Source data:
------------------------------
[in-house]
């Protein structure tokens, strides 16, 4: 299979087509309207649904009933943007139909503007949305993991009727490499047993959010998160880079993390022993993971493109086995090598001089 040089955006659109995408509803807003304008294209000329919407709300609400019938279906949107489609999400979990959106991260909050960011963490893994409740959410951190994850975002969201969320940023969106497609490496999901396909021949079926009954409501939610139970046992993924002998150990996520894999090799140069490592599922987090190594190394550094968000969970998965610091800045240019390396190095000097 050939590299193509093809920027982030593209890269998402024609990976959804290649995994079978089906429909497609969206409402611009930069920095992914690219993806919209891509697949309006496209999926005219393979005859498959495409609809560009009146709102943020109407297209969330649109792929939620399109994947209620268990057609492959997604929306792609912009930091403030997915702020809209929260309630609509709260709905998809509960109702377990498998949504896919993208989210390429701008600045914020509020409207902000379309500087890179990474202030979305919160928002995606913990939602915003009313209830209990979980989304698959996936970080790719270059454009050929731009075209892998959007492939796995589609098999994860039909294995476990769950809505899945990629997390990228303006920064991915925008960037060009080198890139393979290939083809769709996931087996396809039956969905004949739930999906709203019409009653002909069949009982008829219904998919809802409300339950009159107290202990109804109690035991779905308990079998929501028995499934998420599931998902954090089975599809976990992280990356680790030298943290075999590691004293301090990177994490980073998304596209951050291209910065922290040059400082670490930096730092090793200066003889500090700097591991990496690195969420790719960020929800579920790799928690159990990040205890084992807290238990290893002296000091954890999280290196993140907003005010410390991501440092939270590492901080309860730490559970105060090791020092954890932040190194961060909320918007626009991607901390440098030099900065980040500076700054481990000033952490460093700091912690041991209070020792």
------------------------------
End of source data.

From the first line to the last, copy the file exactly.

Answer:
[in-house]
């Protein structure tokens, strides 16, 4: 299979087509309207649904009933943007139909503007949305993991009727490499047993959010998160880079993390022993993971493109086995090598001089 040089955006659109995408509803807003304008294209000329919407709300609400019938279906949107489609999400979990959106991260909050960011963490893994409740959410951190994850975002969201969320940023969106497609490496999901396909021949079926009954409501939610139970046992993924002998150990996520894999090799140069490592599922987090190594190394550094968000969970998965610091800045240019390396190095000097 050939590299193509093809920027982030593209890269998402024609990976959804290649995994079978089906429909497609969206409402611009930069920095992914690219993806919209891509697949309006496209999926005219393979005859498959495409609809560009009146709102943020109407297209969330649109792929939620399109994947209620268990057609492959997604929306792609912009930091403030997915702020809209929260309630609509709260709905998809509960109702377990498998949504896919993208989210390429701008600045914020509020409207902000379309500087890179990474202030979305919160928002995606913990939602915003009313209830209990979980989304698959996936970080790719270059454009050929731009075209892998959007492939796995589609098999994860039909294995476990769950809505899945990629997390990228303006920064991915925008960037060009080198890139393979290939083809769709996931087996396809039956969905004949739930999906709203019409009653002909069949009982008829219904998919809802409300339950009159107290202990109804109690035991779905308990079998929501028995499934998420599931998902954090089975599809976990992280990356680790030298943290075999590691004293301090990177994490980073998304596209951050291209910065922290040059400082670490930096730092090793200066003889500090700097591991990496690195969420790719960020929800579920790799928690159990990040205890084992807290238990290893002296000091954890999280290196993140907003005010410390991501440092939270590492901080309860730490559970105060090791020092954890932040190194961060909320918007626009991607901390440098030099900065980040500076700054481990000033952490460093700091912690041991209070020792």